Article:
I’m almost in total agreement with you on your latest, “These Black Lives Also Matter.”
It seems to me we are like the blind men and the elephant each diagnosing one small aspect of a very large issue. I agree, teen pregnancy and violence are important; I tend to focus on the war on drugs and monopolization of education by the state as key issues; others focus on family structure; others on lack of economic opportunity. All of these are important and it’s probably impossible to say which is THE key. We (as a society) shout past each other because we all know our pet answer is the answer.
I think this is another issue where the attitude that “the science is settled” is harming more than helping. If you think maybe doing nothing is better than something you are a racist (or denier).
But think about the model(s). The dependent variable is improving poverty. In your model the independent variables are teen pregnancy and violence. Reduce both and poverty is reduced. How is your model performing? A link to an HHS study on teen pregnancy from your link to the NY Times story on Colorado’s birth control program states, “The teen birth rate has declined almost continuously over the past 20 years. In 1991, the U.S. teen birth rate was 61.8 births for every 1,000 adolescent females, compared with 26.5 births for every 1,000 adolescent females in 2013.” According to your model there should have been a reduction in poverty. Was there? Your model says effective control of violence is a key element also. Yet you admit violence has declined, but what about poverty? Are you sure your model is valid? And calling me a racist if I don’t agree with your model doesn’t change the model’s results. (Just like calling me a denier doesn’t change the results of a tragically failed model on global warming).
I wonder if the issue might be exacerbated instead of mitigated by our solutions. For instance, those in poverty receive benefits from local, state and national governments. Families get more support. Families with a single parent even more support. That sounds fair and compassionate to everyone, including me. But is it? From an economic perspective it creates an incentive for single parent households. (And taking umbrage at pointing out the obvious doesn’t help). Another “solution” is raising the minimum wage. We’ll just legislate the way out of poverty. However, increasing the minimum wage can result in losing the benefits of the welfare state. A great exploration of this is Andrea Louise Campbell’s, “Trapped in America’s Safety Net: One Family’s Struggle.” But look at this, and this and this (trust me, I didn't need to look too hard to find these) as well. It supports my first point and begs the question if our first solution was flawed, what is flawed about our second solution?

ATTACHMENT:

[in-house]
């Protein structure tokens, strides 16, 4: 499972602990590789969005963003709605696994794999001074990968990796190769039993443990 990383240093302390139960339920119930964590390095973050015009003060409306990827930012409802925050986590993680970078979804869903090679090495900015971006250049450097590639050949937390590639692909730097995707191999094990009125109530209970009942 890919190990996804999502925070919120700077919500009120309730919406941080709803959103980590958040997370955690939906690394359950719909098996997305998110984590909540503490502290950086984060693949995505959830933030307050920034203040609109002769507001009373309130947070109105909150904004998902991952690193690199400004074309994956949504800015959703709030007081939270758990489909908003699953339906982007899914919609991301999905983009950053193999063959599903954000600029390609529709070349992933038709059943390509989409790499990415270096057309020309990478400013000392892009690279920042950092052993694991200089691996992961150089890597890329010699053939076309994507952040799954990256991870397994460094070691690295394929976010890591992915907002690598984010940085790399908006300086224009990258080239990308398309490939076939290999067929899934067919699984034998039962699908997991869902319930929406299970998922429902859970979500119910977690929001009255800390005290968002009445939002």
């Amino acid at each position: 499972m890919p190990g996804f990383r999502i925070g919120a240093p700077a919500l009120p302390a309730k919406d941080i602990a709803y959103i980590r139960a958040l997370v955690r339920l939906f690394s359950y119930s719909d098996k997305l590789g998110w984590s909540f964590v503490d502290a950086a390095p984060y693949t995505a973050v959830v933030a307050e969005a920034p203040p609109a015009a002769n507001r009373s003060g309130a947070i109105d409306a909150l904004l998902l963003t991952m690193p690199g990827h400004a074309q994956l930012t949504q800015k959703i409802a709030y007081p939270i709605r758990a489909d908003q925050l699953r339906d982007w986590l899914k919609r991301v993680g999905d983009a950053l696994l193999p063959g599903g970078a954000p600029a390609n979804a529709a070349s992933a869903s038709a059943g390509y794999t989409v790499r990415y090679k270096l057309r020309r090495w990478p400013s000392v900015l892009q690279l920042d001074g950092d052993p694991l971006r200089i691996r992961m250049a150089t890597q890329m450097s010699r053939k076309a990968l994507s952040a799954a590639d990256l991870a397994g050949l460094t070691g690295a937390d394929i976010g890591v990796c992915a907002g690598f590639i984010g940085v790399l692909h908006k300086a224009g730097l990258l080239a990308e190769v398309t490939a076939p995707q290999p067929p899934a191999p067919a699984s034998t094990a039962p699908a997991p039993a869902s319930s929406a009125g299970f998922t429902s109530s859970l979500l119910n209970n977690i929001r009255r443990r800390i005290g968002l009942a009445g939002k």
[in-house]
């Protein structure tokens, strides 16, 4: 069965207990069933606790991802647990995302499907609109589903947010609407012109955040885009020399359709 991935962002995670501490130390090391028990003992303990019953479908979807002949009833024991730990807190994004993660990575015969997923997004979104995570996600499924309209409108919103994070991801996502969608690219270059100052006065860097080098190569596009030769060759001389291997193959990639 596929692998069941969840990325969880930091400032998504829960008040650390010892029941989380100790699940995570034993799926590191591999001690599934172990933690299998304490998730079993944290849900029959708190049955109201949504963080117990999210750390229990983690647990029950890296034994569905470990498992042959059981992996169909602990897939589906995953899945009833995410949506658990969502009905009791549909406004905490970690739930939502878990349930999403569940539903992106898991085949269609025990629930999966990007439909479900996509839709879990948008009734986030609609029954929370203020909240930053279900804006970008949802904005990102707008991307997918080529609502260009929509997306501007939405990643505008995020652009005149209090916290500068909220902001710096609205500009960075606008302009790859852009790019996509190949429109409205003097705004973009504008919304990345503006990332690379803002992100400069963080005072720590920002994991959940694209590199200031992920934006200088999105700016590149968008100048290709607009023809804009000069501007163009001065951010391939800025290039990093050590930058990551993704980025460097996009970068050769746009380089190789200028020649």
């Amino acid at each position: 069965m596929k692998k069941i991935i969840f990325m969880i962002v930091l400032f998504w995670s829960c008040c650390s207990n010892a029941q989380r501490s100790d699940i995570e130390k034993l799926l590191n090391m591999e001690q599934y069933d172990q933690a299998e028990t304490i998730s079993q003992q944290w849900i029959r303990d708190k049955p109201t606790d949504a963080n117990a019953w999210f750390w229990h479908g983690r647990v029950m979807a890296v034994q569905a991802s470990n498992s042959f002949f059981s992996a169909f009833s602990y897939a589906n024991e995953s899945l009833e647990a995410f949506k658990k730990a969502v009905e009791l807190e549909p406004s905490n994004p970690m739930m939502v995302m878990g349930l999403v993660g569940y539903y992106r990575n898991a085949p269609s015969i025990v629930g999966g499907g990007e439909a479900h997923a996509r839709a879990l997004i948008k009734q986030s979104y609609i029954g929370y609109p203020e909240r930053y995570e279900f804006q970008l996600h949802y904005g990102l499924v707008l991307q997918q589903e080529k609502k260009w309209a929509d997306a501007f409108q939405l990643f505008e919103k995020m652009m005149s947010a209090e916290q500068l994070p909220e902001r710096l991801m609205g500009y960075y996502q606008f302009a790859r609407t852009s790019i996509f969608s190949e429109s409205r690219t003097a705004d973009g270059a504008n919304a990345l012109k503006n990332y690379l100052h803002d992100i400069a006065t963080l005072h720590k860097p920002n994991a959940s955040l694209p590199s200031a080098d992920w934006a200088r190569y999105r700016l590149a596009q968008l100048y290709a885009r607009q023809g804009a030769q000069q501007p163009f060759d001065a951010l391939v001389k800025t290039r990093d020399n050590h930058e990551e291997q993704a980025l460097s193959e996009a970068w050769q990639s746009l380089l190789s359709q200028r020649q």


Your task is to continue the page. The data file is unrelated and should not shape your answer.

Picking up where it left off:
I know comparing the experience of blacks in America to the experience of the Irish, Italians, Jews and Chinese is dangerous, and in many ways not apt. But in others ways it seems quite relevant. If government aid is good and lack of it bad how do we explain the rise of the Irish and Italians and those other groups out of poverty when government actively discriminated against them? I don’t think blacks are any different than the other ethnic groups in terms of ability. What is the difference then? I look at one big difference and that is the active role of government in crafting a solution and certainly it warrants asking if maybe the solution is the problem.